Annual picnic slated for July 10
The Annual Picnic In the Park will be held at the Sistersville City Park on July 10.
Food and craft booths, games and other activities will begin at noon with entertainment being scheduled throughout the day until the fireworks display begins at about 9:30 p.m.
The Sistersville Ferry will be providing a free trip to the Ohio side of the river for those interested.
The fireworks display will be handled by Zambelli Fireworks of New Castle, Pa. Donations are still needed to pay for the fireworks package, and anyone wishing to donate to the fund can contact Barbara Vincent at 304-652-2939.
Also, any group or individual wishing to set up a booth of any type is also welcome and should contact Vincent for information.
Free cake and ice cream, provided by the Sistersville IGA, will be provided to all who attend.
The Sistersville VFW and American Legion will hold a flag ceremony at 1:30 p.m. with Dan Henthorn leading the audience in the singing of the National Anthem.
Swimming at the Sistersville City Pool will cost $1 the day of the Picnic in the Park and the concession stand at the large shelter will be selling Coleman’s Fish sandwiches along with their other fare.
Entertainment for the evening will provided by Mountain State Bluegrass Express. The group will perform on the park stage at 7 p.m.
The Mountain State Bluegrass Express was originally formed in 1971 as a group that brought to their audiences the great Bluegrass Music of the 40s and 50s.
Continuing the Bluegrass Music Tradition, the 2011 group brings all music fans the same great hard-driving Bluegrass Music of the past as well as fresh versions of modern favorites. The group always has new surprises that will certainly entertain grandparents, grandchildren and everybody in-between.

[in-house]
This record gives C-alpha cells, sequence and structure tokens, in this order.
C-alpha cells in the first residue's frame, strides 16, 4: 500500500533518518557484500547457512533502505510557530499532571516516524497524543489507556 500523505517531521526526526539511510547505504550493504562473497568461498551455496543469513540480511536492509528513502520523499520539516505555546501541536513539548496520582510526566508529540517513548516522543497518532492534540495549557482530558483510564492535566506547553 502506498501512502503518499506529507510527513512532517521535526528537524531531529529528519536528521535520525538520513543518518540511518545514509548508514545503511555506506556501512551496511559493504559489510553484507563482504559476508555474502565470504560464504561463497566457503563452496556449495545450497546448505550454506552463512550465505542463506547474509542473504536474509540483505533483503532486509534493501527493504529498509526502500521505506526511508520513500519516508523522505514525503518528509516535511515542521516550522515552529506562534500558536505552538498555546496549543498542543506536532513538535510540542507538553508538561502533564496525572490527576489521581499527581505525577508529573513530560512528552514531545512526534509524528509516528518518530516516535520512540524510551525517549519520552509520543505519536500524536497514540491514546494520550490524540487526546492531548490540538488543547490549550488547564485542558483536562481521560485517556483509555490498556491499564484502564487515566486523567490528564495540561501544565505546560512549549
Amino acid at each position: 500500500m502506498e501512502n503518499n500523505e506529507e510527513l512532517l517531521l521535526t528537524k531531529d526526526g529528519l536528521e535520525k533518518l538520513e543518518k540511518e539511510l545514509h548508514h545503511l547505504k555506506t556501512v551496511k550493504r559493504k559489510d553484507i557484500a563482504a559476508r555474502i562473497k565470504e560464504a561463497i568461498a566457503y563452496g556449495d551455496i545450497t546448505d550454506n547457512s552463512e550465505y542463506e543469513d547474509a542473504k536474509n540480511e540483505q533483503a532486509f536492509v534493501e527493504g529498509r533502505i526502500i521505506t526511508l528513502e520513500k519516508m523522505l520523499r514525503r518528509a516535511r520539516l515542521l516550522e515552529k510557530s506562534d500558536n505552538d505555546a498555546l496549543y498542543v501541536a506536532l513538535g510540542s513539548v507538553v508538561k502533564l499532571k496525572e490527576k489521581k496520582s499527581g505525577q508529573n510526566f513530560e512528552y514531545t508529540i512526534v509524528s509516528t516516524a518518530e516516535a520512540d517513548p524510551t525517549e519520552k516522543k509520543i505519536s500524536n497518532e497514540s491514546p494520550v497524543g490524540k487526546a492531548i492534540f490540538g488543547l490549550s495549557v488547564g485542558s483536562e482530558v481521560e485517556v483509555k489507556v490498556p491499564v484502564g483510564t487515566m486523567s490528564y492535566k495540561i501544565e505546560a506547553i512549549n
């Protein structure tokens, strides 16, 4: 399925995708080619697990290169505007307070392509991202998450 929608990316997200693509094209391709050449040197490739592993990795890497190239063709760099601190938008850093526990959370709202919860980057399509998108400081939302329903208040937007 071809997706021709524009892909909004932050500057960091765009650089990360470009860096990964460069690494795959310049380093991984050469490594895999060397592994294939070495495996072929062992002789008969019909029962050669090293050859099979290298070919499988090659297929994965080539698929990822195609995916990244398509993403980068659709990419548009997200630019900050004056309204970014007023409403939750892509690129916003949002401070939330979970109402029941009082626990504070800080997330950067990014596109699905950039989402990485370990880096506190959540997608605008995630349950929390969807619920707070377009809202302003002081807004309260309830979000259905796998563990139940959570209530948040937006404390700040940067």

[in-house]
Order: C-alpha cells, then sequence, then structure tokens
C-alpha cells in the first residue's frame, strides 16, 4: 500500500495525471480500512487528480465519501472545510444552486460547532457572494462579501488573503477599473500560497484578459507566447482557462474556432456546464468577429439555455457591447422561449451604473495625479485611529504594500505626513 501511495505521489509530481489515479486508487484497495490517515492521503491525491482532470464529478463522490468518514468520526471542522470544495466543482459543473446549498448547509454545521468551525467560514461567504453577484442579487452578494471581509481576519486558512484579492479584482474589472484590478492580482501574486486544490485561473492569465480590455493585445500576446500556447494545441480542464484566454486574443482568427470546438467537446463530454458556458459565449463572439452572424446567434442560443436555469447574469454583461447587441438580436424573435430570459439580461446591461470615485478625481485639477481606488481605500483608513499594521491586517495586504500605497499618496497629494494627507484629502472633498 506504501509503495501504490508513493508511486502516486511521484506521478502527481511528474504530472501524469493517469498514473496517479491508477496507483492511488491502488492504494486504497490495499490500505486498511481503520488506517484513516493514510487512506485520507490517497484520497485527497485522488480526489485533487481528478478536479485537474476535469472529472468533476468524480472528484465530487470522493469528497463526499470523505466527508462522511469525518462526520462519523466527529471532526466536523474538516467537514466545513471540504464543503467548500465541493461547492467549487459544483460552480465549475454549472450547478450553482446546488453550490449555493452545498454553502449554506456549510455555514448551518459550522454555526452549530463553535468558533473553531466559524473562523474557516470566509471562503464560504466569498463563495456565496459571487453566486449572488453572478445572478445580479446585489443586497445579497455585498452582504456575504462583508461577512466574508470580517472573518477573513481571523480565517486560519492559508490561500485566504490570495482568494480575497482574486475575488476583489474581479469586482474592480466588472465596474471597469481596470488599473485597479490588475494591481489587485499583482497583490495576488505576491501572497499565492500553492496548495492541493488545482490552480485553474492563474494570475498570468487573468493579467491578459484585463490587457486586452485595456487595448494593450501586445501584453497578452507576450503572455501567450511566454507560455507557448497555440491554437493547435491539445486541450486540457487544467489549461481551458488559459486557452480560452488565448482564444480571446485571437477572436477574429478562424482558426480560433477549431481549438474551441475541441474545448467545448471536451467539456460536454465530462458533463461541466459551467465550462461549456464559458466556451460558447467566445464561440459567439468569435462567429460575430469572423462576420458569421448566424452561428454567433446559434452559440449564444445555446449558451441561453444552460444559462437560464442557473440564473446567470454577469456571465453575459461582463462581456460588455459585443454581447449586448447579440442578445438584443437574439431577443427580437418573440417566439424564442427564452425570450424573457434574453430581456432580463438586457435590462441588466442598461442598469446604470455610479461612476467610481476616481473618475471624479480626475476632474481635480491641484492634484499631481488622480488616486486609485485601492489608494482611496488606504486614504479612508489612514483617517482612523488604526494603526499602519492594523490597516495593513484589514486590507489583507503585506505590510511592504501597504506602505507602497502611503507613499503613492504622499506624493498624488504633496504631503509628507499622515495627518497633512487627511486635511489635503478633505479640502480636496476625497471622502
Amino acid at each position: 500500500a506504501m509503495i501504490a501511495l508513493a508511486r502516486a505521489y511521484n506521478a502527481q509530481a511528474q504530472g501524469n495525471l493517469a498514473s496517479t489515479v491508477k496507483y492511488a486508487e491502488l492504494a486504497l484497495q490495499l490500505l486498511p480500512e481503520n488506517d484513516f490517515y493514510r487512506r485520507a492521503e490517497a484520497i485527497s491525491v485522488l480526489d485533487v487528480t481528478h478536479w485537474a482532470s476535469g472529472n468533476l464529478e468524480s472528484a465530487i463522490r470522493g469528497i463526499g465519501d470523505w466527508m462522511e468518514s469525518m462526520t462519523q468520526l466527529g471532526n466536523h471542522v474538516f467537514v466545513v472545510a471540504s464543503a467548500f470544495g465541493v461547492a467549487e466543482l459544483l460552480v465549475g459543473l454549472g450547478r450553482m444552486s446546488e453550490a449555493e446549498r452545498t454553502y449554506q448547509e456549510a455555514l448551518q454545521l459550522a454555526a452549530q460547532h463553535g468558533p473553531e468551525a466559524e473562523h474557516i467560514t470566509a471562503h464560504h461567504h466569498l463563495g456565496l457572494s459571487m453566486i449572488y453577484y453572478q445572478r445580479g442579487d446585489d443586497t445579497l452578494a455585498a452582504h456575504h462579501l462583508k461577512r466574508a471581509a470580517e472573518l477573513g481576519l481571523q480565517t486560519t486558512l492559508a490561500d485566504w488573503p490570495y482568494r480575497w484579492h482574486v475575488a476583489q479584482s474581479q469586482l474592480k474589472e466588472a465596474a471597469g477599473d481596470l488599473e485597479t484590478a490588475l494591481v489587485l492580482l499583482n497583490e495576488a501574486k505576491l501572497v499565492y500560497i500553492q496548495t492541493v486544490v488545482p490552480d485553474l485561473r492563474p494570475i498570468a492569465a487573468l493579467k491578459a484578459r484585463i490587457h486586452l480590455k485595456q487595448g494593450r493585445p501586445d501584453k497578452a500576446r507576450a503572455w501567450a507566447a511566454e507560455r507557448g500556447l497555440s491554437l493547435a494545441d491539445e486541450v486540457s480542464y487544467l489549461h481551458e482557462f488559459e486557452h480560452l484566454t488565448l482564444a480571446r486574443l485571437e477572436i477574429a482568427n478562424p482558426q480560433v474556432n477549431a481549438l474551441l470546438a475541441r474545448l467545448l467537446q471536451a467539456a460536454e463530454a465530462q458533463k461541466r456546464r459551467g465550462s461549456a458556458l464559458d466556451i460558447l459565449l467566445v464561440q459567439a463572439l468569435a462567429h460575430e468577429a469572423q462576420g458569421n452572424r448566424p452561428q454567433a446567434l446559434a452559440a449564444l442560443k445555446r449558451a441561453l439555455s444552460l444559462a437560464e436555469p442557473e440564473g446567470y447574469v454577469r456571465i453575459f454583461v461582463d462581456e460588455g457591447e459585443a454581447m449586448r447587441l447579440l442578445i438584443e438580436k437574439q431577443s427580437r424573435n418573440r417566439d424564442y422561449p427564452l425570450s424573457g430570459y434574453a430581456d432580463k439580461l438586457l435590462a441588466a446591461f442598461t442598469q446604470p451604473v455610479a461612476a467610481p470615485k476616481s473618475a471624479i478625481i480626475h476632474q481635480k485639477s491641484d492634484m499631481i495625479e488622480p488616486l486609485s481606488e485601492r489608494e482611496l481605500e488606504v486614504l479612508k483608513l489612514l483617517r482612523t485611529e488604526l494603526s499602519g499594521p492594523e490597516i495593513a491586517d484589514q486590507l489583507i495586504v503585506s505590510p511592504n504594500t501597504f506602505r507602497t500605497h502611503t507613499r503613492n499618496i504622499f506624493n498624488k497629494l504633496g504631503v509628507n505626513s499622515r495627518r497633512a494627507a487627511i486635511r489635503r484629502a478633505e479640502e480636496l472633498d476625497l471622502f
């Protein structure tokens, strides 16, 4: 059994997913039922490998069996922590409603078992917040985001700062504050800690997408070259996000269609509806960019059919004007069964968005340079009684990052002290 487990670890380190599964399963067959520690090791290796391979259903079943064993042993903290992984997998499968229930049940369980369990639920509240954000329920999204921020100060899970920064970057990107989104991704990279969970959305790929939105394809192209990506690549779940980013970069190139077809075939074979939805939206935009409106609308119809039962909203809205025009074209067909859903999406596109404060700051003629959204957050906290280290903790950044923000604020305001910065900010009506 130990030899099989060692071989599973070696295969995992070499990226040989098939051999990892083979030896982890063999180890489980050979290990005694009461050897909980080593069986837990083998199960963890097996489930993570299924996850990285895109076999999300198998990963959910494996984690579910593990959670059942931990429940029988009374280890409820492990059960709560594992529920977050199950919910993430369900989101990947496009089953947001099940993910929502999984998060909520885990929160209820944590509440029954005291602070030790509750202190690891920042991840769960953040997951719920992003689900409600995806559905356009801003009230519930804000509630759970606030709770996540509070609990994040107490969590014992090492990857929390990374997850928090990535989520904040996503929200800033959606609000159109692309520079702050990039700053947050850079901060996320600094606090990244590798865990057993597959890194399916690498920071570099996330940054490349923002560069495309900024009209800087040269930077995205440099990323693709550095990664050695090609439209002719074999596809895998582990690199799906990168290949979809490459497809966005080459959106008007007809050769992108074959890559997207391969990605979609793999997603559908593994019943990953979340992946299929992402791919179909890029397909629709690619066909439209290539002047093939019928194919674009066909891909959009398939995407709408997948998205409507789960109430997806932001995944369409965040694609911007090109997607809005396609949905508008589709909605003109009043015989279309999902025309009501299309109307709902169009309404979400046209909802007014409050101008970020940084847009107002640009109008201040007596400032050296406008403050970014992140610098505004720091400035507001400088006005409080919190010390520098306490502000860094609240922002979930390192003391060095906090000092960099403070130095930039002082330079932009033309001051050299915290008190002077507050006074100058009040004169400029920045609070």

Present members of the group include Ed Hildebrand, Art Trippett, Ron McCauley, and Al Spencer.
Hildebrand was born and raised in the Parkersburg area. He started violin lessons in the fourth grade. It wasn’t very long before he was playing gospel music in church with his mother, who was a singer and musician, playing the piano and the Hawaiian guitar.
As a teenager, Hildebrand played with a gospel group for approximately one year. He played in school orchestras throughout his school years.
After a break of 15 years to start a family and establish his own business, Hildebrand started playing again. During the last 20 years, he has played with the Evergreen Community Orchestra. Also, he has played in the “pit” orchestra for musical productions at the Parkersburg Actors Guild.
Two years ago, he became interested in bluegrass music. He started attending festivals. Participating in jam sessions, private lessons and clinics at the Augusta event have increased Hildebrand’s interest.
It was not until Al Spencer talked with him at a bluegrass show, that he had any serious thoughts about officially entering into the world of “bluegrass fiddler.”
Spencer and the other members of the Mountain State Bluegrass Express talked with Hildebrand, discussing at length their willingness to work with him, that his fiddling dreams might become reality.
Spencer stated, “Ed has only been with us a few months, but his willingness to learn and work hard has made him a valuable asset to the group.”